Saving Energy in the Residence Halls

by Dymphna Ghasarah

Dymphna Ghasarah is a graduate student in College of Applied Health and Sciences at UIC. As the social media and communications intern for the Sustainability Internship Program, she promotes sustainability news and programs, coordinates social media takeovers for her fellow SIP students to share their projects, and tracks social media statistics to measure engagement.

It’s the beginning of a new semester and school year, and it’s exciting to see what amazing things will come as your first year of college begins. The excitement of making new friends, getting educated, and of course, having fun while learning how to navigate campus will create memories that will last you a lifetime.

While you’re enjoying UIC life, there are many ways you can give back to the university; one of which is saving energy! Saving energy in your dorm space can save the university money and lower your carbon footprint. Here are five easy tips to remember once you settle in to your residence hall:

 

Top 5 Tips to conserve energy as a student living on-campus:

Set of washing machines

1. Use cold water instead of hot water for laundry!

Cold water works fine for most clothing, unless stated otherwise. About 80 percent of the energy it takes to do a load of laundry is consumed by simply heating up the water to wash your clothes.

The use of cold water reduces wrinkles on your clothes, which saves energy costs on ironing or steaming. Plus, on the day of a big presentation, ironing is the last thing you want to do. Cold water also helps remove stains better and it is less likely to make your clothes fade or shrink. Unless you have a legitimate reason for washing with hot water, reasons like bacteria infestation or really stinky (I mean gutter-stinky clothes), opt for cold water. It saves energy, and your clothes last longer. It’s a win- win!

2. Unplug electrical appliances that aren’t in use!

There are hidden costs to leaving your coffee maker and hair dryer plugged in! Leaving electrical appliances on and plugged in when they aren’t being utilized means they are still using energy–and for no reason!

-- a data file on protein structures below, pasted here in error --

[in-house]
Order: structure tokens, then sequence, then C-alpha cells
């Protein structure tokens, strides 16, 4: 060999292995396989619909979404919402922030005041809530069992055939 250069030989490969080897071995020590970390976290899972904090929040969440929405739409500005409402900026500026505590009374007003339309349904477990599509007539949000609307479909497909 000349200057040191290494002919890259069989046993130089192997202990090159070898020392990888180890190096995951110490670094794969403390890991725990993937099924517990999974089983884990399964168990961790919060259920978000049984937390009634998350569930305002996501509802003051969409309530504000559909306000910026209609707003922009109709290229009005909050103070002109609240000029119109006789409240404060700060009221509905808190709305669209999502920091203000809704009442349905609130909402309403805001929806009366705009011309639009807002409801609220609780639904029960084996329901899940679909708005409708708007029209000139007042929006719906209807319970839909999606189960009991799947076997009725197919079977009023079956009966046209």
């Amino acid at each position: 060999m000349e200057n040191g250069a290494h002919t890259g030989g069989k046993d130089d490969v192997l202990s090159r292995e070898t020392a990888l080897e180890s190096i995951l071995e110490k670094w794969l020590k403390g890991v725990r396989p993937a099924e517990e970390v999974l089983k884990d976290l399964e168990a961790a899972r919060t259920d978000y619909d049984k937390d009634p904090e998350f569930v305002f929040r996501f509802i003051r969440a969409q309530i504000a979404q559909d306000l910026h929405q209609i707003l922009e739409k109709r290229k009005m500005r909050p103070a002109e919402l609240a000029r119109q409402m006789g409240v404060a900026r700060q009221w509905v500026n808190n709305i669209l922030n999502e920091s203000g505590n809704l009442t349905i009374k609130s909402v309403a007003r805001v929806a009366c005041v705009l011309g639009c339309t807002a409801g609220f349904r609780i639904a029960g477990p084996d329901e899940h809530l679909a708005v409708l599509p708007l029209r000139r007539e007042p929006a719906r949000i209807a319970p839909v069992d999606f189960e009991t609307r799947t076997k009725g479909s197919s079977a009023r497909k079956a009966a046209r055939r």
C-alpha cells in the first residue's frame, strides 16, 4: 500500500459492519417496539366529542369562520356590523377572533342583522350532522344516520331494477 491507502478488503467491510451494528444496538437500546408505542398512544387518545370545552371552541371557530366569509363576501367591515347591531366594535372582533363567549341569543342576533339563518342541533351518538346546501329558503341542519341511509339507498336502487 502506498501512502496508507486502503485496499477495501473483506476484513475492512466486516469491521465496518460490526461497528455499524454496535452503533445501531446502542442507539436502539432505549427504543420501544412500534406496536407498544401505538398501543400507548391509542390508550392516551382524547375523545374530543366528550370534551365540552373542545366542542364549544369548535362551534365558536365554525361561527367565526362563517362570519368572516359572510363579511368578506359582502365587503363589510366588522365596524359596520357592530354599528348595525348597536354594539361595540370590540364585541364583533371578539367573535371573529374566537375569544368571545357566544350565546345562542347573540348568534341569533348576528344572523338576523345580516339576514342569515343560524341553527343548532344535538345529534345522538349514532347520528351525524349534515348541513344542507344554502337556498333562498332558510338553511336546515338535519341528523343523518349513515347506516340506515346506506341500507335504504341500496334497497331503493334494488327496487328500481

In case you didn’t know, some of the most significant hidden costs of fossil fuels are from the air emissions that occur when they are burned. Fossil fuels emit carbon dioxide and other harmful pollutants into the environment when burned. Also, it’s simply a good safety’s practice to unplug your appliances when not in use, to prevent any electricity accidents!

 

Dymphna Ghasarah with her poster presentation on publicizing sustainability programs

3. Share a fridge!

Why have two half empty fridges in the same dorm room when you could have one full one? Let’s face it, not every beverage that needs to go into the refrigerator. Making smart choices of what needs to be in the fridge will help you create some room in your fridge for your roommate. Sharing a fridge with your roommate saves energy and creates more space for other things in your dorm room.

4. Turn off the heating or the air conditioner if you’ll be gone for long!

If you’ll be out for a whole day, a weekend, or an entire break, make sure you turn off the air conditioner or heating. There’s no need to be cooling a room if there’s nobody there! Once you begin paying for your own electrical bills, you’ll be thankful that you practiced good AC and heating habits.

5. Close your doors if you have a heater or air conditioner on!

Opening your windows and doors will let the air out, making the heater or air conditioner to work twice as hard to maintain the desirable temperature of your room. If you’re a social person and want to leave your dorm door open to make friends and invite people over, just make sure to turn the AC or heating off while you do so! Again, your future self will thank you for not being lazy with your energy practices!